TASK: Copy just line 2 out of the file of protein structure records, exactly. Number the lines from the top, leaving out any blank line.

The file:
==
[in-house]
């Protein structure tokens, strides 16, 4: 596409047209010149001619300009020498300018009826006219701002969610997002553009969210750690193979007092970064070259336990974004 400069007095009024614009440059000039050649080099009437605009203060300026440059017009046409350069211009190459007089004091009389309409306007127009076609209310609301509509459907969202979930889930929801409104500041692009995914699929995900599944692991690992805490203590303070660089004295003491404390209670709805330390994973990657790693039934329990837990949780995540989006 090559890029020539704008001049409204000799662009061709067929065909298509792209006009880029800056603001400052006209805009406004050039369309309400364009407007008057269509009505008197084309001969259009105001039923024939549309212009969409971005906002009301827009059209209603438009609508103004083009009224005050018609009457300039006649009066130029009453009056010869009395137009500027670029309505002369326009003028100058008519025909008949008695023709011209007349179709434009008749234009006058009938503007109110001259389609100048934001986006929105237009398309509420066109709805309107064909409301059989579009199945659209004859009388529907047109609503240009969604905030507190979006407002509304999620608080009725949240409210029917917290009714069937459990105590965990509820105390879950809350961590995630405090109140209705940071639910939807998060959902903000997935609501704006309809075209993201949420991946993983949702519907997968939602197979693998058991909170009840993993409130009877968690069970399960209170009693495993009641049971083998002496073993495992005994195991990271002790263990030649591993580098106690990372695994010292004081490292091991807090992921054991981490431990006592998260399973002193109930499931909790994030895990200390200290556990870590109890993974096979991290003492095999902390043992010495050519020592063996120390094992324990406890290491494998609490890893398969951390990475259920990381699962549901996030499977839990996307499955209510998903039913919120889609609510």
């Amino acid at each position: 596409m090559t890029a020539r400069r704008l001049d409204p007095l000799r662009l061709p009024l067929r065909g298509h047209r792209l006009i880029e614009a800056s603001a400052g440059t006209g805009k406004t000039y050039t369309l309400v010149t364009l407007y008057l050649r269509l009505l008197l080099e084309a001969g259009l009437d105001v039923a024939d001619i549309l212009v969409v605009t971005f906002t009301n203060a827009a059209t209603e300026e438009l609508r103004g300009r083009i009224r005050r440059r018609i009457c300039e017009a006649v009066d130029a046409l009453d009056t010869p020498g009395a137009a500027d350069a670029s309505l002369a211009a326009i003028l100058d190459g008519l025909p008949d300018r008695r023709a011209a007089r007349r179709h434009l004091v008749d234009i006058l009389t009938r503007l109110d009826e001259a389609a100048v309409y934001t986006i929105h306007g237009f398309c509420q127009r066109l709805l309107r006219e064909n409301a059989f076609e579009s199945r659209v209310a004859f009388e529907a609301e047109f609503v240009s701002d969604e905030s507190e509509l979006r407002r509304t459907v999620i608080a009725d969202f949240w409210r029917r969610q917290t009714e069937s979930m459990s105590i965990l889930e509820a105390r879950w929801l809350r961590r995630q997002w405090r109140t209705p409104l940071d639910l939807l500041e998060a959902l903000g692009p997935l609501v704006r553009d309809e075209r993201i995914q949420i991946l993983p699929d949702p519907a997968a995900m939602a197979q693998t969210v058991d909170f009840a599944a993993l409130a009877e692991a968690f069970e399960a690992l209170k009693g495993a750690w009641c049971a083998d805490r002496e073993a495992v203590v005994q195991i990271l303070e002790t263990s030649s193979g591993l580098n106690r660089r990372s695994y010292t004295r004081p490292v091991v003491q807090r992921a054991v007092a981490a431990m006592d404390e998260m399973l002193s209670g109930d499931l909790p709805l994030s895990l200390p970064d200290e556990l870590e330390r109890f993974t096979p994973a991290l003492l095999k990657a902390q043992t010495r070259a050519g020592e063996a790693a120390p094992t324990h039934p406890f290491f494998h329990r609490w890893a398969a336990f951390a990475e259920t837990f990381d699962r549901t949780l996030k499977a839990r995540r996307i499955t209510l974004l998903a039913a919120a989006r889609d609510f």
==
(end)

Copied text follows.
């Protein structure tokens, strides 16, 4: 596409047209010149001619300009020498300018009826006219701002969610997002553009969210750690193979007092970064070259336990974004 400069007095009024614009440059000039050649080099009437605009203060300026440059017009046409350069211009190459007089004091009389309409306007127009076609209310609301509509459907969202979930889930929801409104500041692009995914699929995900599944692991690992805490203590303070660089004295003491404390209670709805330390994973990657790693039934329990837990949780995540989006 090559890029020539704008001049409204000799662009061709067929065909298509792209006009880029800056603001400052006209805009406004050039369309309400364009407007008057269509009505008197084309001969259009105001039923024939549309212009969409971005906002009301827009059209209603438009609508103004083009009224005050018609009457300039006649009066130029009453009056010869009395137009500027670029309505002369326009003028100058008519025909008949008695023709011209007349179709434009008749234009006058009938503007109110001259389609100048934001986006929105237009398309509420066109709805309107064909409301059989579009199945659209004859009388529907047109609503240009969604905030507190979006407002509304999620608080009725949240409210029917917290009714069937459990105590965990509820105390879950809350961590995630405090109140209705940071639910939807998060959902903000997935609501704006309809075209993201949420991946993983949702519907997968939602197979693998058991909170009840993993409130009877968690069970399960209170009693495993009641049971083998002496073993495992005994195991990271002790263990030649591993580098106690990372695994010292004081490292091991807090992921054991981490431990006592998260399973002193109930499931909790994030895990200390200290556990870590109890993974096979991290003492095999902390043992010495050519020592063996120390094992324990406890290491494998609490890893398969951390990475259920990381699962549901996030499977839990996307499955209510998903039913919120889609609510």